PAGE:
Weird Science, Bad Laws

Lead Line — April 2001

By Richard Thiel

Wierd Science, Bad Laws
Start with science and less intimidation.


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Things are heating up down in Florida, and I don’t mean climatologically. I refer to the subject of manatees. Some folks down there are claiming that the population of these placid mammals is declining so rapidly that extinction is imminent and people have to immediately stop building marinas and driving boats. Others say the reverse is true, that if manatee numbers keep increasing, there won’t be room in the waterways for fish or boat.

Being a resident of New York and an only occasional visitor to the Sunshine State, I’m not about to take a stand on either side of the issue. But that’s not to say I don’t have a couple of observations on how the controversy looks from 1,000 miles away.

After witnessing the way Floridians counted, recounted, and then didn’t recount votes during the last election, I suppose I shouldn’t be surprised that their manatee-counting system seems a bit unorthodox. But flying in circles above the warm-water outfalls of electrical generating stations while trying to ascertain a head count of constantly surfacing and diving slate-gray bodies seems to me to be a method designed to ensure inaccuracy. In an age where we not only know exactly how many gorillas there are in the jungles of Tanzania but how many molecules are on a strand of DNA, we should be able to devise something more reliable than a dizzy, airsick bureaucrat trying to tell one gray backside from another from a thousand feet away.

Then there’s enforcement. We all know that for some time Florida has had Manatee Zones in which boaters are required to slow down to minimize the chances of a manatee-motorboat collision. I actually violated (inadvertently, I assure you) such a zone five years ago, for which transgression I was hauled over by a Florida Marine Patrol boat and given a summons that cost me $25 and a 15-minute lecture by a stern-faced officer. I was embarrassed, and I learned to watch more carefully for both signs and creatures.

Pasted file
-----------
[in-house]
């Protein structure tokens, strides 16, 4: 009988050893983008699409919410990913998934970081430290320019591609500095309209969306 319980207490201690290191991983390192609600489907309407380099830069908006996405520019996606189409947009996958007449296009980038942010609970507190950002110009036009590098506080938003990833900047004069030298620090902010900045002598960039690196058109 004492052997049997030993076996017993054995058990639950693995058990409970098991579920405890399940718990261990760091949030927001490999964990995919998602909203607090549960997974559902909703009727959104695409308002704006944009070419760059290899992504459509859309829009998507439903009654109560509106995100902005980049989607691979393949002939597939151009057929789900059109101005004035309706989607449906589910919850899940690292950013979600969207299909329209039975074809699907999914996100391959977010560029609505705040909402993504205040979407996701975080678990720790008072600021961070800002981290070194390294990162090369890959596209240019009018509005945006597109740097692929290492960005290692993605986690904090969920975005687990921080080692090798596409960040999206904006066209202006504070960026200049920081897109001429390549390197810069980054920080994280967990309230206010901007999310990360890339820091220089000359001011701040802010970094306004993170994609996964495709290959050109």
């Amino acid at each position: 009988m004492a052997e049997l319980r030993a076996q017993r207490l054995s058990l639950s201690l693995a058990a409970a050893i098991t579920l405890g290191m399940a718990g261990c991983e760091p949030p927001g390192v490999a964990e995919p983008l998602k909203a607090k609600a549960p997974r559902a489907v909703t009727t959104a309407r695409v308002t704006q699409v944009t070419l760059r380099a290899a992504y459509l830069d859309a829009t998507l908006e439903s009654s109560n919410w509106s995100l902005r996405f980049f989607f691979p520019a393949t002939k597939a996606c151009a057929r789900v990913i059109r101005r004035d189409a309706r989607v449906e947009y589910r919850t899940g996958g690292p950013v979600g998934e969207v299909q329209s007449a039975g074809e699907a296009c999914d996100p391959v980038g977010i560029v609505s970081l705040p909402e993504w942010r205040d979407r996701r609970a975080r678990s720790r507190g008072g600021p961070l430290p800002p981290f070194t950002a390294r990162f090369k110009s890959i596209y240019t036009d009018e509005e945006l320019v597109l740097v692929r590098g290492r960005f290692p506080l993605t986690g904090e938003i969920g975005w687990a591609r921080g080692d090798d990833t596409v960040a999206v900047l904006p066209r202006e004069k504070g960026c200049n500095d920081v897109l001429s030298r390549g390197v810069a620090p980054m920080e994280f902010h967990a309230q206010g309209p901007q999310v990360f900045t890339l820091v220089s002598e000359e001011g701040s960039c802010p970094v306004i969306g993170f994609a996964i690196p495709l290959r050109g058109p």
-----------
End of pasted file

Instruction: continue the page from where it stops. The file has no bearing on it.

Things have apparently changed. Chip Shea, director of marketing for the Luhrs Marine Group, called me a while back in an Irish lather because he, too, had been nabbed for exceeding a Manatee Zone speed limit. Shea, who energetically maintained his innocence, was offended by how he had gotten his ticket. He apparently was busted by what I will call “undercover agents” and what he described as “three camoflaged kids in a Jon boat with a blue light that looked like it came from K-Mart.” As in my case, they wrote him a summons, but unlike mine, it was followed by a certified letter from James Pilgrim, Special Agent of the United States Department of the Interior, Fish and Wildlife Service, announcing that the fine had quadrupled to $100.

Well, that really didn’t matter to Shea because he was going to have his day in court. The letter informed him that he was entitled to do just that, but went on to also admonish that “if you enter a guilty plea or are found guilty after trial, the maximum penalty you can be sentenced to includes a fine of up to $25,000 and/or six months imprisonment. You may also be placed on probation for up to five years.” Shea thought that just a tad Draconian. I pointed out that had he been smuggling in a few pounds of cocaine at the time, he probably would have received much milder treatment.

I believe most people want to see the manatee survive and prosper. The question is how to make that happen in a logical and sane manner, without destroying the sport of boating. I have no idea how Floridians will do that, but maybe they should start with a little more reliance on science and a little less on intimidation.

This article originally appeared in the January 2003 issue of Power & Motoryacht magazine.

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